If You Want to Speed Up, Slow Down
Updated: Jul 20, 2019
In a cesarean section, a procedure that I have performed hundreds of times, there’s always a lot of blood. Most patients lose at least a half liter. When we begin to become concerned with the volume of blood loss, our instinct is to panic. Our heart rate increases, our breathing becomes shallow, we rush our movements, and we make mistakes. In the meantime, the patient is still bleeding. The alternative is to take a deep breath, locate the bleeding vessel, and secure it with a suture. The same principle applies to natural disasters, interpersonal arguments, and even in certain situations in competitive sport. When we panic, our vision narrows and we make mistakes. Alternatively, when we slow down, we allow space and time for a solution to emerge. Counterintuitively, it also permits us to perform faster.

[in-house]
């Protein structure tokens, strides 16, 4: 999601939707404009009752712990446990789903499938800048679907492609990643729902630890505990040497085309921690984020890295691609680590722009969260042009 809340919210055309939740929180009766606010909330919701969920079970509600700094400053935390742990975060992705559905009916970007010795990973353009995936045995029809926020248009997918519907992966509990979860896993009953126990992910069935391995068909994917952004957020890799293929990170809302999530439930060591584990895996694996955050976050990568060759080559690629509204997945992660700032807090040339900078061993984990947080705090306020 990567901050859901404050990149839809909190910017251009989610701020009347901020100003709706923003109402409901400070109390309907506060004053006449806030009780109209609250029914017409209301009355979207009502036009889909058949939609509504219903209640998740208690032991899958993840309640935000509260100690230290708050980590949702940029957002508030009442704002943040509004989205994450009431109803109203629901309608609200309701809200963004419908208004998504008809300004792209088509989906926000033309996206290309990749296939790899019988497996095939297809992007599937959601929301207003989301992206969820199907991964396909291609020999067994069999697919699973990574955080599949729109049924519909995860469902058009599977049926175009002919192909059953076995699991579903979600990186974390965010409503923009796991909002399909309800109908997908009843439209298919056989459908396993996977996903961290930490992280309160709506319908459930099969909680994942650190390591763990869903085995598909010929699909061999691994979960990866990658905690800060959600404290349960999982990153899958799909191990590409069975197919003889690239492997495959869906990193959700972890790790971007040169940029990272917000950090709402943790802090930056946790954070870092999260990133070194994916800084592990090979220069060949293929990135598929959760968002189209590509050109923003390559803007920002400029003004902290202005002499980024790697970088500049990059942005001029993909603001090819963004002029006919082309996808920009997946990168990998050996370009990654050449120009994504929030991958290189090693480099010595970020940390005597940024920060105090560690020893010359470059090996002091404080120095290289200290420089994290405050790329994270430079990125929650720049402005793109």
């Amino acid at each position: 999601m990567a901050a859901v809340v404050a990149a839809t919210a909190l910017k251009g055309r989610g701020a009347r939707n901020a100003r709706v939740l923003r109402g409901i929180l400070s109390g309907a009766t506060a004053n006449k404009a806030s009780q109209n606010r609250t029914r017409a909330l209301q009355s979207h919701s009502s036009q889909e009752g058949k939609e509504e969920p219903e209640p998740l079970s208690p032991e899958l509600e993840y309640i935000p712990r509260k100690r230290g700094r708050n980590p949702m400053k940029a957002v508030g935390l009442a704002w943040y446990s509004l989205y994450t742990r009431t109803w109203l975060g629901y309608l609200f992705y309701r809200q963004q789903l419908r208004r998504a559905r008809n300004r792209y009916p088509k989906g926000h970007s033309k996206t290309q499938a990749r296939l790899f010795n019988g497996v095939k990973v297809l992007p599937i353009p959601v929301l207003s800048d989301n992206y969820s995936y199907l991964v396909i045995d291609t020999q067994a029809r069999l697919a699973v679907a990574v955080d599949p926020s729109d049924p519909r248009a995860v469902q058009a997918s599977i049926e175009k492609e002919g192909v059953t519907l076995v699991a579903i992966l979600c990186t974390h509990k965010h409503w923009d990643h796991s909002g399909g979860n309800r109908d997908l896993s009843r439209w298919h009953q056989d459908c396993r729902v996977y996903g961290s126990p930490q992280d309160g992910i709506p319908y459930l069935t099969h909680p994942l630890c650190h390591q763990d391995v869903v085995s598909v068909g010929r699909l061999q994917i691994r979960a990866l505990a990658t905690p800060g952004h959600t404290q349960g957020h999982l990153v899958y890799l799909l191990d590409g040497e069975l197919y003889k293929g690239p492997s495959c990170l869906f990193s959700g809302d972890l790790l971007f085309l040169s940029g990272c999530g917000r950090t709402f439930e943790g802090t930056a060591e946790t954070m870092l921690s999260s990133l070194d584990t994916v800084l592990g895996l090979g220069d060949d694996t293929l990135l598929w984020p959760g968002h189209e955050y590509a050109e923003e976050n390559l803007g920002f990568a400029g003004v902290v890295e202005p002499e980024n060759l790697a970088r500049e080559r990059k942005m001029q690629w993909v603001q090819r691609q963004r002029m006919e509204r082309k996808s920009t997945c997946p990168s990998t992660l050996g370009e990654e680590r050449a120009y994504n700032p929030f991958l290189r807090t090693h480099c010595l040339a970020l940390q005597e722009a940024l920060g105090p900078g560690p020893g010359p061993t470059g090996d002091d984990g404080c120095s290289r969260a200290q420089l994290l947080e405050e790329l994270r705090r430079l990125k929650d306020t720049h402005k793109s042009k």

(Inspired by the experience of Kimi Werner, who would advise the same if you run into a great white shark)